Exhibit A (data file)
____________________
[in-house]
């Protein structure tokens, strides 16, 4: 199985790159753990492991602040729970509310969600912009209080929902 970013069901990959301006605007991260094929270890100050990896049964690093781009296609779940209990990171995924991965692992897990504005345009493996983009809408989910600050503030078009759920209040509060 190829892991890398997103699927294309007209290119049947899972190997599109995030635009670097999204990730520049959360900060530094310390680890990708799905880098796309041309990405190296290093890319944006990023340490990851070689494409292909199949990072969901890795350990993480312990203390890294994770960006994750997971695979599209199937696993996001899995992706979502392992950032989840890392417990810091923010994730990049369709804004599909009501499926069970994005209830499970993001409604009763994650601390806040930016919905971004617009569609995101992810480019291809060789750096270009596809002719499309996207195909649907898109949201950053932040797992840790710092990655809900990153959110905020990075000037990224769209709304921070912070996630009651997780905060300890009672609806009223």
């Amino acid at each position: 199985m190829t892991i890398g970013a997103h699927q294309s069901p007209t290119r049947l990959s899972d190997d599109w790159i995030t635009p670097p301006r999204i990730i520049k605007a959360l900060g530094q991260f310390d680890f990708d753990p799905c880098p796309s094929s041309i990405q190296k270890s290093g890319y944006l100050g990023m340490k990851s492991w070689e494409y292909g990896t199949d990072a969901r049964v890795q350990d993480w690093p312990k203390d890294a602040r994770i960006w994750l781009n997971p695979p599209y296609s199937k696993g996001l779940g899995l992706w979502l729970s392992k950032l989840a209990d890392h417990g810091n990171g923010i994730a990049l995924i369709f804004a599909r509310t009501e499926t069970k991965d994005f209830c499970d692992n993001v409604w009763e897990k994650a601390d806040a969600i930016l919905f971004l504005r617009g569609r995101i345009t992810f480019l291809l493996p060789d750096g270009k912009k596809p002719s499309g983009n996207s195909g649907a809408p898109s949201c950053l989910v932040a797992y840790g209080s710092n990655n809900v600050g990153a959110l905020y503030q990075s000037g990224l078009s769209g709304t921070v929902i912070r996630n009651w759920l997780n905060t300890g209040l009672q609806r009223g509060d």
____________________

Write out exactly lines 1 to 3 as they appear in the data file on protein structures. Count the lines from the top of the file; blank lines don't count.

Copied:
[in-house]
């Protein structure tokens, strides 16, 4: 199985790159753990492991602040729970509310969600912009209080929902 970013069901990959301006605007991260094929270890100050990896049964690093781009296609779940209990990171995924991965692992897990504005345009493996983009809408989910600050503030078009759920209040509060 190829892991890398997103699927294309007209290119049947899972190997599109995030635009670097999204990730520049959360900060530094310390680890990708799905880098796309041309990405190296290093890319944006990023340490990851070689494409292909199949990072969901890795350990993480312990203390890294994770960006994750997971695979599209199937696993996001899995992706979502392992950032989840890392417990810091923010994730990049369709804004599909009501499926069970994005209830499970993001409604009763994650601390806040930016919905971004617009569609995101992810480019291809060789750096270009596809002719499309996207195909649907898109949201950053932040797992840790710092990655809900990153959110905020990075000037990224769209709304921070912070996630009651997780905060300890009672609806009223």
């Amino acid at each position: 199985m190829t892991i890398g970013a997103h699927q294309s069901p007209t290119r049947l990959s899972d190997d599109w790159i995030t635009p670097p301006r999204i990730i520049k605007a959360l900060g530094q991260f310390d680890f990708d753990p799905c880098p796309s094929s041309i990405q190296k270890s290093g890319y944006l100050g990023m340490k990851s492991w070689e494409y292909g990896t199949d990072a969901r049964v890795q350990d993480w690093p312990k203390d890294a602040r994770i960006w994750l781009n997971p695979p599209y296609s199937k696993g996001l779940g899995l992706w979502l729970s392992k950032l989840a209990d890392h417990g810091n990171g923010i994730a990049l995924i369709f804004a599909r509310t009501e499926t069970k991965d994005f209830c499970d692992n993001v409604w009763e897990k994650a601390d806040a969600i930016l919905f971004l504005r617009g569609r995101i345009t992810f480019l291809l493996p060789d750096g270009k912009k596809p002719s499309g983009n996207s195909g649907a809408p898109s949201c950053l989910v932040a797992y840790g209080s710092n990655n809900v600050g990153a959110l905020y503030q990075s000037g990224l078009s769209g709304t921070v929902i912070r996630n009651w759920l997780n905060t300890g209040l009672q609806r009223g509060d």